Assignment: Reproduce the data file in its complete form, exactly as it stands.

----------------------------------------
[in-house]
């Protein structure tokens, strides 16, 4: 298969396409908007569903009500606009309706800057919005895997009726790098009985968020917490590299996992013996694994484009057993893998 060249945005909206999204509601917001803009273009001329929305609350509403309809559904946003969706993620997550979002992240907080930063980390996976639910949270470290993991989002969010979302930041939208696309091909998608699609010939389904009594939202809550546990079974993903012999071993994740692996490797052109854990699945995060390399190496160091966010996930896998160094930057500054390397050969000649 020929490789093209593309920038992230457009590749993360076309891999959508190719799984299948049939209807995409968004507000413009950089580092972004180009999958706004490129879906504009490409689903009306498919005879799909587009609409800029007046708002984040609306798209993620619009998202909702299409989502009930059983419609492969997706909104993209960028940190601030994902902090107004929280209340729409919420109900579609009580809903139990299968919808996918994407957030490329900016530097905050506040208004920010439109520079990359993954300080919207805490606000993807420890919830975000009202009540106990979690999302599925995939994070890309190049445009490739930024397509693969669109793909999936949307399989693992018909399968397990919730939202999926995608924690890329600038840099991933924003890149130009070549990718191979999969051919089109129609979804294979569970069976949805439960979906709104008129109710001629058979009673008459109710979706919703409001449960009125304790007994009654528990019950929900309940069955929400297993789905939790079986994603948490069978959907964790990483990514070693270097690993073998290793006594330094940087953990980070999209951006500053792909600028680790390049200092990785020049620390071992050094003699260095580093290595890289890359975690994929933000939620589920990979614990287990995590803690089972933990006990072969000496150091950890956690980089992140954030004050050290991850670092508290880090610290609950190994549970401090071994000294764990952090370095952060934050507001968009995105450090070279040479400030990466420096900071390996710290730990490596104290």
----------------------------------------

[in-house]
């Protein structure tokens, strides 16, 4: 298969396409908007569903009500606009309706800057919005895997009726790098009985968020917490590299996992013996694994484009057993893998 060249945005909206999204509601917001803009273009001329929305609350509403309809559904946003969706993620997550979002992240907080930063980390996976639910949270470290993991989002969010979302930041939208696309091909998608699609010939389904009594939202809550546990079974993903012999071993994740692996490797052109854990699945995060390399190496160091966010996930896998160094930057500054390397050969000649 020929490789093209593309920038992230457009590749993360076309891999959508190719799984299948049939209807995409968004507000413009950089580092972004180009999958706004490129879906504009490409689903009306498919005879799909587009609409800029007046708002984040609306798209993620619009998202909702299409989502009930059983419609492969997706909104993209960028940190601030994902902090107004929280209340729409919420109900579609009580809903139990299968919808996918994407957030490329900016530097905050506040208004920010439109520079990359993954300080919207805490606000993807420890919830975000009202009540106990979690999302599925995939994070890309190049445009490739930024397509693969669109793909999936949307399989693992018909399968397990919730939202999926995608924690890329600038840099991933924003890149130009070549990718191979999969051919089109129609979804294979569970069976949805439960979906709104008129109710001629058979009673008459109710979706919703409001449960009125304790007994009654528990019950929900309940069955929400297993789905939790079986994603948490069978959907964790990483990514070693270097690993073998290793006594330094940087953990980070999209951006500053792909600028680790390049200092990785020049620390071992050094003699260095580093290595890289890359975690994929933000939620589920990979614990287990995590803690089972933990006990072969000496150091950890956690980089992140954030004050050290991850670092508290880090610290609950190994549970401090071994000294764990952090370095952060934050507001968009995105450090070279040479400030990466420096900071390996710290730990490596104290």